Saturday, May 23, 2020

Deep Learning Monkey Introduction

Welcome to my blog, I'm a Software Engineer who has developed a passion for Machine Learning. This field is exciting and has been capturing the imagination of developers. I began with spending a lot of time completing various courseware classes and in a later posting, I will give my thought on the specific ones of which I've tried.  In addition to online learning, I continue to spend copious amounts of time on blogs and there are countless ones out there.  Which begs the question - Why do we possibly need another one?  While the bulk of online resources and books that I have read on the subject are great and very informative, they seem devoid of the issues that Software Engineers deal with on a daily basis.  I'd like this blog to be a study in Machine Learning from the perspective of a Software Engineer.  I think this has value to the Machine Learning community on the whole.  Software Engineers tend to think about problems before solutions, they think about and write clean code that is well organized and maintainable and lastly they think about how the software will be deployed, configured, and scaled. 

I think it's fair to say that most people have been deluged by reporting about AI or Machine Learning (I'll discuss the difference in the following post). Paradoxically, the sheer volume of media on the subject has probably generated more confusion about the subject.  It reminds of the time I was working for a DoD contractor making frameworks for courseware.  The Courseware Manager called me into his office and asked earnestly "Do we need the Cloud?" It was obvious that he really didn't know what the "Cloud" was but had heard the term from somewhere.  I think there are a lot of medium and small business in the same place as my old manager.  To his credit, he let me explain the term as it applied or didn't apply to our projects and we moved on quickly.  I wonder if the medium/small businesses have a similar approach to that of my manager or how many spend a lot of resources on projects that will have little return.  This is where a Software Engineer's approach really comes in handy.  Typically, SEs are presented with or identify a problem and then they look for a technical solution.  While I have no illusions that Software Engineers don't make mistakes in offering up solutions but I do think the approach is correct and I think most instructive material doesn't emphasize this enough.  So I'll spend more than a few postings focusing on why and not so much as the how.

Many of the online resources and some books include code examples that aren't very well structured.  I think this is mainly due to the context in which the code examples are supplied.  The examples are generated with the aim of teaching some aspect of Machine Learning and not application architecture.  It does lend itself to the mindset that all ML is done in PyCharm with scripts that include little or no classes, methods, or unit tests and riddled with literals.  I'd like to explore how we can implement Machine Learning in well structured code using industry best practices.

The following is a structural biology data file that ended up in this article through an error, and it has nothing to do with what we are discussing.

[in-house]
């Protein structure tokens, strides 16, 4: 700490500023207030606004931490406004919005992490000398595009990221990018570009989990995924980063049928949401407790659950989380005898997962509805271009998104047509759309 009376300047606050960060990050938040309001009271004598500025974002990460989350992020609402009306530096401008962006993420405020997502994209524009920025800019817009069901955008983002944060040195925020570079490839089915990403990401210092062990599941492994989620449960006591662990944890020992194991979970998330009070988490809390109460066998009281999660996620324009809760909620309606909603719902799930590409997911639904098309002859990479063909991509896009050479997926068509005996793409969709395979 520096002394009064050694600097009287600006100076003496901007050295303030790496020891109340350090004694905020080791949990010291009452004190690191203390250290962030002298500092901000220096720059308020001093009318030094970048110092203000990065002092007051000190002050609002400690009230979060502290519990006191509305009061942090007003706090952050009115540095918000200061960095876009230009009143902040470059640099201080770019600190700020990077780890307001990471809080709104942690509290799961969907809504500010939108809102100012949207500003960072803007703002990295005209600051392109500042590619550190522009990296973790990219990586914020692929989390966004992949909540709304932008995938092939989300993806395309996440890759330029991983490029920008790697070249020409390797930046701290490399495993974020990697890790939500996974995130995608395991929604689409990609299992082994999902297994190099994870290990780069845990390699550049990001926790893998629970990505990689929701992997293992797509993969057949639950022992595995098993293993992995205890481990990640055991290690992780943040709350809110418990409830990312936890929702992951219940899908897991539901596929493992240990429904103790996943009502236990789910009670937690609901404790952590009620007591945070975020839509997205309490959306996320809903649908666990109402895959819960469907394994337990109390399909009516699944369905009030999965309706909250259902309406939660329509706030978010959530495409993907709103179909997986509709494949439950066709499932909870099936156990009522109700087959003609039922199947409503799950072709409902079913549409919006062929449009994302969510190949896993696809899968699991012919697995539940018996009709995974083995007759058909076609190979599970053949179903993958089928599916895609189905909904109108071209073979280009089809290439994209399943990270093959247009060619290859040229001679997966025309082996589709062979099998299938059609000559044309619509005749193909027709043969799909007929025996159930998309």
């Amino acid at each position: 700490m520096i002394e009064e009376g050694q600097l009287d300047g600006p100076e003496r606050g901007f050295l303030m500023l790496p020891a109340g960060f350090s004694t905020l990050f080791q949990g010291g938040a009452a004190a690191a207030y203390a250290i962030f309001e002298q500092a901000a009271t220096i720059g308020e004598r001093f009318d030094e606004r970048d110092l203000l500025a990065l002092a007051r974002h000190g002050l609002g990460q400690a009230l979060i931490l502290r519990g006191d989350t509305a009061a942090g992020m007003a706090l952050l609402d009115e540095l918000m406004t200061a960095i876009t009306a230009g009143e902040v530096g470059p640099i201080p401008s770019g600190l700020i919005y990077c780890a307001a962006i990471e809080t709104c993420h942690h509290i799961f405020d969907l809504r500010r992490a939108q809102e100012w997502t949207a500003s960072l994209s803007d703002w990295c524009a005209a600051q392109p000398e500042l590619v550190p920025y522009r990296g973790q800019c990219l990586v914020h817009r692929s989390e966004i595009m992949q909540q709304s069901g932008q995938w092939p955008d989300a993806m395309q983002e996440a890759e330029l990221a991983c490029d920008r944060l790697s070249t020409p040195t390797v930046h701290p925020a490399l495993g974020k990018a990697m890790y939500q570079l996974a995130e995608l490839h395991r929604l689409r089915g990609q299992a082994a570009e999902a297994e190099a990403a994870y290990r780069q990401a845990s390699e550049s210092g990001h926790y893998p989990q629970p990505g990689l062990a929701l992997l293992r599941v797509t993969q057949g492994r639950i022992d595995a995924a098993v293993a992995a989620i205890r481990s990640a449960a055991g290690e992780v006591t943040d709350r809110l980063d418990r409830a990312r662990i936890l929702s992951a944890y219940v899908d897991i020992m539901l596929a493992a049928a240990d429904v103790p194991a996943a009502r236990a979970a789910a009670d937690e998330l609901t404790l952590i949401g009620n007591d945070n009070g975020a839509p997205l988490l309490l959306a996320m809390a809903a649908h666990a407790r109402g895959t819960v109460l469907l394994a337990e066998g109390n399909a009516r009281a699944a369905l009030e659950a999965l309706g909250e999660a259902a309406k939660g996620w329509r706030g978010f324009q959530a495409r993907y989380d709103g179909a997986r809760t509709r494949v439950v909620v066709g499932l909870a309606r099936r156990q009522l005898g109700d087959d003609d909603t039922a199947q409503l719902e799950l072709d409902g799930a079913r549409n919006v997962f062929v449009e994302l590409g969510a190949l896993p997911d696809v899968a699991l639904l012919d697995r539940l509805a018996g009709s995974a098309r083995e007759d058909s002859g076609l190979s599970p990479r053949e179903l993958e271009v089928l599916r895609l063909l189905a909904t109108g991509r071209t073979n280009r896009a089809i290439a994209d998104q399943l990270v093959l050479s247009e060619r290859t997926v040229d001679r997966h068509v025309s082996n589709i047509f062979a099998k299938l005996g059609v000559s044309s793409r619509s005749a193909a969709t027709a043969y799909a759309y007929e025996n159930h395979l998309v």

Lastly, I see a shocking lack of subject material in the Machine Learning community that deals with much of what comprises Software Engineers daily tasks.  I feel like so much of the material is being generated by people who are not currently working as developers.  Machine Learning as functional code is pretty new.  Ten years ago, most of the work being done in Machine Learning was being carried out at elite Computer Science departments or companies with very large R&D budgets.  It has come a long way from there but outside of large companies, implementation can be fairly haphazard compared to their other software projects.  In addition, roles aren't well defined.  I've read descriptions of a Data Scientist job that really was nothing more than a Business Analyst.  I think there is a lot of confusion about what is Machine Learning and what is statistical inference.  Ultimately, most of this confusion arises from how new the implementation of Machine Learning.  What does seem clear is that there is very little material about ML as it pertains to Software Engineering best practices.  I want to explore how do deploy and maintain Machine Learning tools in Continuous Integration/Continuous Deployment environments.  I say tools because because I also include data pipelines in this.  How do we handle scalability for our projects. How can we verify very large data sets and not bring platforms with them.  I suspect there will be a lot more subjects that I currently discuss here. And I'm sure it's going to provide for lively discussion as well.

So, again welcome to my blog. There are so many great resources for Machine Learning and my intent is for this blog to join that community. I certainly don't wish to demean other blogs, books, videos, etc... I just think there is a definite need to look at Machine Learning through the lens of a Software Engineer. Your comments and feedback will always be welcome,

Thanks and Happy Learning,
Greg
 

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